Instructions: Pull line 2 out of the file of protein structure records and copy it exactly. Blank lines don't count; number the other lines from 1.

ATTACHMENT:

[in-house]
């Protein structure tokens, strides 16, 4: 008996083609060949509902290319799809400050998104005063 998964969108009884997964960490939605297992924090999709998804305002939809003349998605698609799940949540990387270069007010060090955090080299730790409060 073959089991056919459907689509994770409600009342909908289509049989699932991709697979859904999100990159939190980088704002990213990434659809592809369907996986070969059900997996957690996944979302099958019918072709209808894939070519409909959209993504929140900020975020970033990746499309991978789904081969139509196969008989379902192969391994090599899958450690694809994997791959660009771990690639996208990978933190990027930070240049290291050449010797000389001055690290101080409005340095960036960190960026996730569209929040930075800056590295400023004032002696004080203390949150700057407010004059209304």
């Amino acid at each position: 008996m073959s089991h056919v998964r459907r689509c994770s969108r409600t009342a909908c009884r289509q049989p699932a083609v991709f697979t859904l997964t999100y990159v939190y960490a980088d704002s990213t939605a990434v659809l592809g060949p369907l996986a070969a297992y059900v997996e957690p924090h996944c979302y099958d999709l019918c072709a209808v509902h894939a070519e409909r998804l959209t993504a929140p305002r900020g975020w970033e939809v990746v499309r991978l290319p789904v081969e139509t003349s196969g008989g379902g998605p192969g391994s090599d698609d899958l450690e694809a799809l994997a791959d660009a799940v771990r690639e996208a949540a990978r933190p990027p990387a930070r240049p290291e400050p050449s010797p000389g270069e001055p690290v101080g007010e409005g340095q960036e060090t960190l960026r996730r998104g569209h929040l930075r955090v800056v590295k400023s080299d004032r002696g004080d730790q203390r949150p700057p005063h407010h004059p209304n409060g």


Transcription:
């Protein structure tokens, strides 16, 4: 008996083609060949509902290319799809400050998104005063 998964969108009884997964960490939605297992924090999709998804305002939809003349998605698609799940949540990387270069007010060090955090080299730790409060 073959089991056919459907689509994770409600009342909908289509049989699932991709697979859904999100990159939190980088704002990213990434659809592809369907996986070969059900997996957690996944979302099958019918072709209808894939070519409909959209993504929140900020975020970033990746499309991978789904081969139509196969008989379902192969391994090599899958450690694809994997791959660009771990690639996208990978933190990027930070240049290291050449010797000389001055690290101080409005340095960036960190960026996730569209929040930075800056590295400023004032002696004080203390949150700057407010004059209304």